Immigration Debated: Central African Immigrant Youth’s Discourses of Fairness and Civic Belonging in the United States

Liv T. Dávila, Noor Doukmak

Research output: Contribution to journalArticlepeer-review

Abstract

For the past several decades, public attitudes toward immigrants in the United States have centered on questions of legality and documentation, as well as economic and social impacts of immigration, whether real or imagined, such as employment and criminality. How immigrants, writ large, perceive of and contribute to these debates is insufficiently understood and has been underexplored in research. In this article, we analyze the responses of Central African newcomer immigrant and refugee adolescents in the United States to anti-immigrant political discourse in the year and a half after the 2016 Trump presidential election. Through critical discourse analysis of focus group interviews with these youth, findings are interpreted through an integrated Western and postcolonial philosophical framework of fairness as it relates to legality, race, and inclusion. We conclude by offering implications for schools and their constituents, including civic education that occurs across the curriculum and affords students opportunities to grapple with global challenges related to distribution of power and resources, rights and responsibilities, and justice and injustice.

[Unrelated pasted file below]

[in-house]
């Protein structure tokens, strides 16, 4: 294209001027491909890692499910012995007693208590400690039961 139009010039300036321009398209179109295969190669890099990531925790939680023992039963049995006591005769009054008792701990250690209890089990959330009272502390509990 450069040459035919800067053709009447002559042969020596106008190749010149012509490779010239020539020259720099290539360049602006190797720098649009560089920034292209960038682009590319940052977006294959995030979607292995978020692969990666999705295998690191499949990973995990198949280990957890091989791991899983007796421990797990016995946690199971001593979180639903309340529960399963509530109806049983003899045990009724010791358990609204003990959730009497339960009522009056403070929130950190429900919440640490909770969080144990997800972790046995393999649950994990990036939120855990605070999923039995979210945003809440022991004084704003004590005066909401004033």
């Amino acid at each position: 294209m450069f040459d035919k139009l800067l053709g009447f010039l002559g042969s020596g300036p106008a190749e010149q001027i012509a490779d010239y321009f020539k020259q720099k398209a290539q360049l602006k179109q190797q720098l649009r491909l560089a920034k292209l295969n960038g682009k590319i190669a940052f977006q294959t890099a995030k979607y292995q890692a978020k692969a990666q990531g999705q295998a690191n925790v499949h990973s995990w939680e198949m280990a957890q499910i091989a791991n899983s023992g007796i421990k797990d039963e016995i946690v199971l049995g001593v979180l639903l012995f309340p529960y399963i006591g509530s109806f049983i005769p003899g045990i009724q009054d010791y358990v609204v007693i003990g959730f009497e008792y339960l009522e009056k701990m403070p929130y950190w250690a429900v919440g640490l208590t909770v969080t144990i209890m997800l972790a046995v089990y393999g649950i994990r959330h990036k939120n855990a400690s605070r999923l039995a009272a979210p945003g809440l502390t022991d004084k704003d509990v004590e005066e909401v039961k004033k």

Original languageEnglish (US)
JournalEquity and Excellence in Education
DOIs
StatePublished - 2022

ASJC Scopus subject areas

  • Education

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